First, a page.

Consequences of this kind of relation towards the crimes from the past are dangerous for society in many ways, but most of all for generations born immediately before and after the wars. Not only have younger generations never played a significant role in initiatives for dealing with the past and the implementation of transitional justice, but these generations are also the inheritors of dominant narratives about their own nation as the only or the biggest victim of armed conflicts in the 1990s. An additional problem is found within the system of formal education that presents distorted portrayals of the recent past, through selective presentation of facts and biased interpretations of wartime events. This problem is especially prevalent in the presentation of war crimes from the 1990s in history textbooks in Serbia, and the interpretation of the recent violent past that they encourage young people to adopt.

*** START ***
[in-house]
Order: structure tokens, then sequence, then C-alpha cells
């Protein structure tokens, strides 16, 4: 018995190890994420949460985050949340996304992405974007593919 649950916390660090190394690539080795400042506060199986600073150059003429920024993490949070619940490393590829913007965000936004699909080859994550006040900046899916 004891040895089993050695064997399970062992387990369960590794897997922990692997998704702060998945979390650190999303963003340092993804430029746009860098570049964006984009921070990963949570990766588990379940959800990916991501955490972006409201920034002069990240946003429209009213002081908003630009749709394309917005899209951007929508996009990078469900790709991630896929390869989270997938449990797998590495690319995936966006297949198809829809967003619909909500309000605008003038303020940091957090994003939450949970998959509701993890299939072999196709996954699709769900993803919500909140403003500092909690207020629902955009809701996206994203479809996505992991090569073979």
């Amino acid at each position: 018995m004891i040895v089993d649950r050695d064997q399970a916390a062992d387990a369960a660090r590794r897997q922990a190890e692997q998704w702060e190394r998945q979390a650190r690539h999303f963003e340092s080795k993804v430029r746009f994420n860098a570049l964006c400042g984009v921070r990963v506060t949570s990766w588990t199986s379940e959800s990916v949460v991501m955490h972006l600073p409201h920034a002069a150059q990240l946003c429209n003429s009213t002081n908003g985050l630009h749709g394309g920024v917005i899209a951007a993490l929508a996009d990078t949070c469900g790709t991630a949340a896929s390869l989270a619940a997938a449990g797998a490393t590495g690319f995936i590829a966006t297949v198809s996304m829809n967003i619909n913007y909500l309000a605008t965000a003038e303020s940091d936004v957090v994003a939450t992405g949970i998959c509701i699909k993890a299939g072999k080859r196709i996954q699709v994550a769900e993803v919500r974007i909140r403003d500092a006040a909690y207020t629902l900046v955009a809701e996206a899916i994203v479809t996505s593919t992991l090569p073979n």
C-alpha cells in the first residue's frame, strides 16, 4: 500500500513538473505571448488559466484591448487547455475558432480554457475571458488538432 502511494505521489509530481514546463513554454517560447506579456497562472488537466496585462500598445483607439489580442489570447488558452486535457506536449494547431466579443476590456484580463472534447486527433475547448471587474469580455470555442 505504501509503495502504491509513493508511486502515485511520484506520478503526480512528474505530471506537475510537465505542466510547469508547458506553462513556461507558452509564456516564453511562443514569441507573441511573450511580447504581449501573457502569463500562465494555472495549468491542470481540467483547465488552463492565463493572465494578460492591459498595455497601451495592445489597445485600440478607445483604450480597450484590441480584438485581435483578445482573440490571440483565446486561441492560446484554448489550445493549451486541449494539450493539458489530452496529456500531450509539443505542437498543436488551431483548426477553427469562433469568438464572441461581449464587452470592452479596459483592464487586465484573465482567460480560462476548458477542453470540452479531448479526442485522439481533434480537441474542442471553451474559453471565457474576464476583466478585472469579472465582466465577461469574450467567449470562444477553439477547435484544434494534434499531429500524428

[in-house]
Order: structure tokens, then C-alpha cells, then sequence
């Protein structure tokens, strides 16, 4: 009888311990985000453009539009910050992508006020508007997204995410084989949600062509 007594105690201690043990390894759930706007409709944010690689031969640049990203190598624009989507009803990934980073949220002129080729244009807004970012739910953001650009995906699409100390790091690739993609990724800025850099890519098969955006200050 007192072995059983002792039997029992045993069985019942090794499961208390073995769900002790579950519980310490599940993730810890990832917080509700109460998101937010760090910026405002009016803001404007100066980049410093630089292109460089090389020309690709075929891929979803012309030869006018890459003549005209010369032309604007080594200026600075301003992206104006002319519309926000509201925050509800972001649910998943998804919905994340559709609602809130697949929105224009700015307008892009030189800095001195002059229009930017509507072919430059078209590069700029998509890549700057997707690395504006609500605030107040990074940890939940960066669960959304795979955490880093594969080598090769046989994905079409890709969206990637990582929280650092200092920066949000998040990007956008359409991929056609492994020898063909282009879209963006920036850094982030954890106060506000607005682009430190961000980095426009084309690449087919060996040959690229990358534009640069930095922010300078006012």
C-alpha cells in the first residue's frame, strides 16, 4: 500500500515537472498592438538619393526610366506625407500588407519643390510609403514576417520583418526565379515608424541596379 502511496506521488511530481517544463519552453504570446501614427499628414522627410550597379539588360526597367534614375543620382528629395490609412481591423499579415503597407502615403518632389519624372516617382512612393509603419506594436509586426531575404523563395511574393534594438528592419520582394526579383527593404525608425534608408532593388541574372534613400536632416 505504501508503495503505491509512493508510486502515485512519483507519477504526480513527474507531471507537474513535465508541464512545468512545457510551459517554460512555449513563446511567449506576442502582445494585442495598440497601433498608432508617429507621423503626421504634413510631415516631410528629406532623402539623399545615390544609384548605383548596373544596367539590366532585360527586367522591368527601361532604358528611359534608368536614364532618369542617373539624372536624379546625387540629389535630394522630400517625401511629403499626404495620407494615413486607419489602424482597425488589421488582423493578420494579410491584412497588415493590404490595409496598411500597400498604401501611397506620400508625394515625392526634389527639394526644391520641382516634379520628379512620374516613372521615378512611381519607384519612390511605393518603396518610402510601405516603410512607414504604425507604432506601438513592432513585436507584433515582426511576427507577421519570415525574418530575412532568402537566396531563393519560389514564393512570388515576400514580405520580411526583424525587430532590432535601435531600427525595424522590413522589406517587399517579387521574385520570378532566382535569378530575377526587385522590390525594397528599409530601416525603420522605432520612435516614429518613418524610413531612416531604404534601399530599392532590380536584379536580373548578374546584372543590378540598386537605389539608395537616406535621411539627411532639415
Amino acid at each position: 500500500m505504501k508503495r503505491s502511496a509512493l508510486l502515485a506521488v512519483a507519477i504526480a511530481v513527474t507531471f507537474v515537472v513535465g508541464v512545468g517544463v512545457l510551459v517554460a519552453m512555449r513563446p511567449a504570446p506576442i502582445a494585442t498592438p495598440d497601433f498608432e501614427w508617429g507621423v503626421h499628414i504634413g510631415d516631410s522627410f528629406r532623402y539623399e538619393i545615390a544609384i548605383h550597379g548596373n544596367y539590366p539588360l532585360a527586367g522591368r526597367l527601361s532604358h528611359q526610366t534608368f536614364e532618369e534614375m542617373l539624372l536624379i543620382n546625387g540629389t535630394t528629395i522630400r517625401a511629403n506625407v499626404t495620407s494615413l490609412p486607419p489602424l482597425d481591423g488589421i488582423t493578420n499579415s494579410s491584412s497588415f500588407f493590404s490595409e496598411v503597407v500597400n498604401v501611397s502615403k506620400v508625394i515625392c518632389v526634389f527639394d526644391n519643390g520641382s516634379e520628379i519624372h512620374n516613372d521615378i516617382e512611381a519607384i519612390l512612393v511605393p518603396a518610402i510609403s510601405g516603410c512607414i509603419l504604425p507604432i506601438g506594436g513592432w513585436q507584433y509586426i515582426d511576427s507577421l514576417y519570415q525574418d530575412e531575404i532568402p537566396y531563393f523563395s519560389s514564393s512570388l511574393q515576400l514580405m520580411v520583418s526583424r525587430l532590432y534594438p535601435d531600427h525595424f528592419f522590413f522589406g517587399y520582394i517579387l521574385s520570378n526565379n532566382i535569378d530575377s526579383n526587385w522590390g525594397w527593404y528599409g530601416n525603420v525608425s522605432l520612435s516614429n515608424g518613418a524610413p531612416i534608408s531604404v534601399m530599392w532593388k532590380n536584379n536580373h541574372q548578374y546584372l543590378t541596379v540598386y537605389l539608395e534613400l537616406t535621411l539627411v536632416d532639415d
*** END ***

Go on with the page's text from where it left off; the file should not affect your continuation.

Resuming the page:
In its Analysis of the content of history textbooks in Serbia regarding the wars in the former Yugoslavia in the light of the facts established before the ICTY, published in December 2015, the Humanitarian Law Center (HLC) has presented the most comprehensive study of the presentation of facts about war crimes in history textbooks in Serbia.[1] According to the HLC’s conclusions, atrocities committed in the former Yugoslavia are presented in a biased and superficial manner, with selective choice of desirable information, in order to present Serbs as the only and/or biggest victims of conflicts in 1990s, while the facts about suffering in other nations in the region, or Serbian responsibility for that suffering, have been completely neglected. Additionally, the textbooks give more attention to the dissolution of the Socialist Federal Republic of Yugoslavia (SFRY), while the narratives about wars, and especially war crimes, are presented only in few sentences. The biased manner is noticeable even within the sections that explain the political crisis that lead to the dissolution of the the former Yugoslavia, which attributes all responsibility for the dissolution of state union to the ‘separatist’ tendencies of Croatian and Albanian nationalism.